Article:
Sorry if yesterday's post was a bit on the gloomy side (Tom told me to lighten up ) but I must admit that I did feel a bit gloomy.   The feeling has largely gone this morning - with this sunshine in January how could it stay.   I just popped into the sitting room to look out of the window to see if my Winter hellebores (Christmas roses) were out - no such luck.   That would have just been the icing on the cake.


Saturday, 7 January 2017


I wonder why we all feel the need to predict what is likely to happen during 2017?   Twice this week I heard "winter isn't over yet - there can be some really bad snow in February.   I remember in 1979..."   Well even the Met Office is not always spot on so really I don't see why we need to even try.   Let's wait and see.

Look at Last year and Predictions - Donald Trump and Brexit to name but two.   If we lived in Syria, Iraq, Yemen - or many other places - predictions would be far from the top of the list for worrying.  Being killed, getting enough to eat, would be much more important.   Just staying alive.

There will undoubtedly be more killings - who knows where - I have no doubt there will be earthquakes, volcano eruptions, tsunamis, Avian flu in this country (it has already arrived).   There will be other things we haven't even thought of - good and bad.   We just have to hope that the good outweigh the bad.

I for one will just not be predicting anything - wait and see is to be my motto for the year (if I am still alive at the end of it - at my age it doesn't do to look too far ahead.)

If you want to see a U F O then go to Gwil's site (zen my ass) - now there's something to put you off predicting what the year might hold.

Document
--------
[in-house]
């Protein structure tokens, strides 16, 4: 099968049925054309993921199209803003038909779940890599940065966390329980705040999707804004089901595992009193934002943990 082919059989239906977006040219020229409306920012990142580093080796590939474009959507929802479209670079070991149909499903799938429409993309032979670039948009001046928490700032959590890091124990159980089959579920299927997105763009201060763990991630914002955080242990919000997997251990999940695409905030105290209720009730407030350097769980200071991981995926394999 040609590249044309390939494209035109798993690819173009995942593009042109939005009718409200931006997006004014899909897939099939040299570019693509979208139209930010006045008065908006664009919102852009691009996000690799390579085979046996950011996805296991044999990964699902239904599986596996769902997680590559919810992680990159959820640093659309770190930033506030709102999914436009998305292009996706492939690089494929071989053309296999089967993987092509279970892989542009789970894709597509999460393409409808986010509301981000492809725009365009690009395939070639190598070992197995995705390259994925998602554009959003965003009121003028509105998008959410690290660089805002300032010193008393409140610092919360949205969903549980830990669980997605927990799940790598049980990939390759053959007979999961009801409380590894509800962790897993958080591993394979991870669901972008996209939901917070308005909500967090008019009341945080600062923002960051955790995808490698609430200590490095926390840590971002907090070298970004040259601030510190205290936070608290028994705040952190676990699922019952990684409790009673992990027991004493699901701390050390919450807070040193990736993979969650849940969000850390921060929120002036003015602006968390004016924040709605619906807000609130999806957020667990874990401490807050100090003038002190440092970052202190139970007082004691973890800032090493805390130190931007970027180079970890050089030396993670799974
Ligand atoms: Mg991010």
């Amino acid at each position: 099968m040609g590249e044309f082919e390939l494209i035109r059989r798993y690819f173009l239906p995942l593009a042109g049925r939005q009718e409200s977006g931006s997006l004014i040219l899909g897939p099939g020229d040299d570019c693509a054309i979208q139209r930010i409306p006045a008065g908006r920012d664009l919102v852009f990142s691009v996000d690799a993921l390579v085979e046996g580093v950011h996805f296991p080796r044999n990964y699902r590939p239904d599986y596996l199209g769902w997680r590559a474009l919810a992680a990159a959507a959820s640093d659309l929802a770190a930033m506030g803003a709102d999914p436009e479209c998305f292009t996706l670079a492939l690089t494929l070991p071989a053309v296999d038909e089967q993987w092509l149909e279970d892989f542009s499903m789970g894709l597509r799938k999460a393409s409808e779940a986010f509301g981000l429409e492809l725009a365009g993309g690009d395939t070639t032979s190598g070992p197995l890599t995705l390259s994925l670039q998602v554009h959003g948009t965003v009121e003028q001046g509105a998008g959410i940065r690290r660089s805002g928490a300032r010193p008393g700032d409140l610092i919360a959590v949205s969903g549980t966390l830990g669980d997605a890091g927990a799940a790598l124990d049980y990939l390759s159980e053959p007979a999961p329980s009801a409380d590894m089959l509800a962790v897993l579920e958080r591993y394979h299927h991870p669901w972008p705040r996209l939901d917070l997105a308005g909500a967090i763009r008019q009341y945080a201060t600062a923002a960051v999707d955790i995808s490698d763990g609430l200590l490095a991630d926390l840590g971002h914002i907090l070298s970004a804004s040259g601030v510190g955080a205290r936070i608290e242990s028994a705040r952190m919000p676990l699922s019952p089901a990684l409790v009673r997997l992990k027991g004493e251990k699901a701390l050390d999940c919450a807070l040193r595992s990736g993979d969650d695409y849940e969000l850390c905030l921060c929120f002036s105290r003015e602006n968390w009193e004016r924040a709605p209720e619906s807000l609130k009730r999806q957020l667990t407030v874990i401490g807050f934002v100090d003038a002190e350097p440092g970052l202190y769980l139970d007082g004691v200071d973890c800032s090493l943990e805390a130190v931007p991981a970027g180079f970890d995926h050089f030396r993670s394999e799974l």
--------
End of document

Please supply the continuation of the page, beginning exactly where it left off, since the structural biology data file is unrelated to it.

Friday, 6 January 2017


For the last couple of days I have not felt particularly like blogging and there has been nothing to blog about in any case.    The weather has been very cold, the farmer is not one hundred percent and I went with him to the doctor yesterday.   He has got to have a thorough M O T and undergo a lot of tests, which is good.   Perhaps we can get to the bottom of why he feels just a little under the weather most of the time.

Yesterday I managed to fit about a week's things into one day and ended up very tired.   I got a lot of  clearing out of slides done and taken to the tip - another clearing out day.   But I had a bit of a disaster with the computer (which I won't go into), then going to the doctors with the farmer, then getting the tea - and by that time I just felt like relaxing.

Today friend W and I went out to lunch and that really did me good.   Good friend, delicious lunch in a lovely warm restaurant - what could be better.  We had a  'platter' of salad, deep fried camembert, battered mushrooms, salmon, onion rings and breadcrumbed chicken breast.   A cup of latte coffee followed and I came home in a much better frame of mind.

Wednesday, 4 January 2017

Very cold weather

Very cold weather means that the farmer does not stay out for long.   He takes Tess for her morning walk round the fields - and this includes a look round the sheep at the same time - then sees to the hens.   The ban on letting them outside has been extended; because of the bird flu risk they must now be kept in until at least February 28th.